However, we have both a need and an opportunity to increase the enrollment and participation of Latinx/e students in our program. Thus, we are proposing an Educational Initiative to include 8 students from Modesto Junior College (along with 1 advisor) in a mini Dairy Challenge program at Cal Poly. This will consist of: 1) joining the Cal Poly Dairy Challenge program in evaluating a commercial California dairy farm, 2) travelling to San Luis Obispo to evaluate the Cal Poly Dairy, 3) interacting with the Cal Poly DSCI students participating in this program, and 4) personal interaction with Cal Poly faculty and advisors to encourage and prepare these MJC students to successfully matriculate to the Cal Poly DSCI program.



Safer - CHW

Safer - CHW

Project Leads: Jennifer MacMartin & Kara Samaniego 

In the wake of Campus Health & Wellbeing's offering of medication abortion on-campus earlier this calendar year, Safer would like to host Laura Jimenez, the Executive Director of California Latinas for Reproductive Justice (CALRJ), to give a keynote speech regarding this intersection. With a long history of state-sponsored forced sterilizations and removal of bodily autonomy, CALRJ is committed to empowering Latina/xs and cultivating leadership toward a future of reproductive justice and accessible sexual healthcare.


Inter Housing Council

Inter Housing Council

Project Leads: Samuel Rueda, Lena Nguyen, Kristia Alvarez, Emmanuel Rivera-Romo, Carmen Smith & Galilee Wirth

The Inter-Housing Council would like to charter a bus to take residents to and from Vallarta Supermarket in Santa Maria. This bus would run biweekly, allowing residents the opportunity to acquire groceries and other authentic cultural goods.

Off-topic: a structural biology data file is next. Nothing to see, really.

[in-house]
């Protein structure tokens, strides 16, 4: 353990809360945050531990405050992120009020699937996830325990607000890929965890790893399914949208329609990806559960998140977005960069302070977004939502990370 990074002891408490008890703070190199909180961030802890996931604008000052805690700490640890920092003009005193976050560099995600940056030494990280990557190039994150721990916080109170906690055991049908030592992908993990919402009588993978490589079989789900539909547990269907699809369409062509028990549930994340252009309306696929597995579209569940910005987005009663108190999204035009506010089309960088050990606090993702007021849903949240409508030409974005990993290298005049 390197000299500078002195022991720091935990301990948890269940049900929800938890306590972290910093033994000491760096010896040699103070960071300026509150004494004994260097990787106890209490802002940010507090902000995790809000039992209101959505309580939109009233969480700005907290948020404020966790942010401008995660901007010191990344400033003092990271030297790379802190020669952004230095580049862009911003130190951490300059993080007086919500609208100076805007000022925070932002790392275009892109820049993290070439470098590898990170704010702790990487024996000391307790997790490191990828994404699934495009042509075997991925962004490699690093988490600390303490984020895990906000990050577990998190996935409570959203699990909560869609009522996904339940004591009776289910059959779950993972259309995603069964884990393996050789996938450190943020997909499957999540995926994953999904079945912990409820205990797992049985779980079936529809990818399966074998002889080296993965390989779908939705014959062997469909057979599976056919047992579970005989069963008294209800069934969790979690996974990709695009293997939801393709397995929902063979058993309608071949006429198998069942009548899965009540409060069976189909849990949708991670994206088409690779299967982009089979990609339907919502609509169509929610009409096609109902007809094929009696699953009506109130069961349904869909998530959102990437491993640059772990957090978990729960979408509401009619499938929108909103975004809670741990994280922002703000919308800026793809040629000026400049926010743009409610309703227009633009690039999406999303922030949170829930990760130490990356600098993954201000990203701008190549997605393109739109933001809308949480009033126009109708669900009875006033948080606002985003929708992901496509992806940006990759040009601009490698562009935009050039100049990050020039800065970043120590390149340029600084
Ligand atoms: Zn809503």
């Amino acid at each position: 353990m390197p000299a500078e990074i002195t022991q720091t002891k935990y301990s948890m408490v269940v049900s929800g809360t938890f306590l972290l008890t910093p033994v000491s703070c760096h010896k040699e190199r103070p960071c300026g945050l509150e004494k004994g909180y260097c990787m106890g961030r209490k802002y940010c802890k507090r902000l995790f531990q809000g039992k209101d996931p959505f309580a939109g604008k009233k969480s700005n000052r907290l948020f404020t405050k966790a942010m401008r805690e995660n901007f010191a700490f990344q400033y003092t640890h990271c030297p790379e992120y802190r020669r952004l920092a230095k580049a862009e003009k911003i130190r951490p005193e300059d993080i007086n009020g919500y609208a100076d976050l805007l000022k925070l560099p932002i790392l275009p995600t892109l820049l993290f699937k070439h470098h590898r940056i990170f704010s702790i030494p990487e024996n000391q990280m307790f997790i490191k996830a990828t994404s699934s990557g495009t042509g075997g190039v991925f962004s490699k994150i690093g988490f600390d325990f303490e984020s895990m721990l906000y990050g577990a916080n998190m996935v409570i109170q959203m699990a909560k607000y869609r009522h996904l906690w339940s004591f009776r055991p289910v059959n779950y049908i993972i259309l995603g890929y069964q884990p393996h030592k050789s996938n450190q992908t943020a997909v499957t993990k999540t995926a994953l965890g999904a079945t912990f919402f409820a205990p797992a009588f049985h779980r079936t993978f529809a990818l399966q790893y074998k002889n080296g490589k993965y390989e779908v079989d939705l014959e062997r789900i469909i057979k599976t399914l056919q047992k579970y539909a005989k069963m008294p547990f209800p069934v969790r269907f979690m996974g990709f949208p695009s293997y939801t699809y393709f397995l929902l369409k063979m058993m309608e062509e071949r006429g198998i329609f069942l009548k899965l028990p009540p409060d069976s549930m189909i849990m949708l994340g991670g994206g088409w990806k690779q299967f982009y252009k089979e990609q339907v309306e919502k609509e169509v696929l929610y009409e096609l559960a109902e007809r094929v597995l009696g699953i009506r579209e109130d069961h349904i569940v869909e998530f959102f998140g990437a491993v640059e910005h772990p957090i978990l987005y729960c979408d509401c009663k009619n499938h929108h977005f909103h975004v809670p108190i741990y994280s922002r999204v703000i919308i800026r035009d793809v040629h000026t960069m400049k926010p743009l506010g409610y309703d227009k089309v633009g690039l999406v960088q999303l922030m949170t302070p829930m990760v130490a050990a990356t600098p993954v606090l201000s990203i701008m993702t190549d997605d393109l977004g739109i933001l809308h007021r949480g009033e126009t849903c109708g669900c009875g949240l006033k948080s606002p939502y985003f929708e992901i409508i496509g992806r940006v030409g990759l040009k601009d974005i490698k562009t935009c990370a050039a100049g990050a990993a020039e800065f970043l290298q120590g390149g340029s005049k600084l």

This project aims to enhance the cultural and community engagement for Latiné students by celebrating their cultural heritage through diverse and authentic food options. This creates a platform for Latiné students to come together and enjoy a taste of home. The challenge our Cal Poly students may face is a lack of access to vehicles and the financial means to fuel a trip to Santa Maria, the nearest locale offering authentic Mexican goods. Mitigating the accessibility barrier with this grant, we are allowing our Latiné students the opportunity to access culturally significant goods that are otherwise unattainable within the City of San Luis Obispo.


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Department of Computer Science & Software Engineering

Project Leads: Dr. Javier Gonzales-Sanchez, Dr. Paul Anderson & Dr. Rafael Guerra-Silva

This initiative seeks to empower K-12 students in STEM fields by providing equitable access to educational resources. We aim to establish a meaningful partnership with Pacheco Elementary School, delivering a tailored bilingual curriculum to enhance the utilization of their Lego Mindstorm Lab. This curriculum will be a personalized adaptation of the Mindstorms Curriculum Coding Activities, closely aligned with the California K-12 Computer Science Standards endorsed by the CSforCA coalition. Activities will be described in Spanish, with efforts to incorporate elements from Latinx culture whenever appropriate. This project aligns with Cal Poly's HSI mission by increasing our presence in Latinx communities and K-12 schools. It also aims to legitimize bilingualism, foster linguistic diversity, and support outreach strategies grounded in culturally rich relationships.


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Educational Opportunity Program (EOP)

Project Leads: RoGer Wang & Drexler Alcantara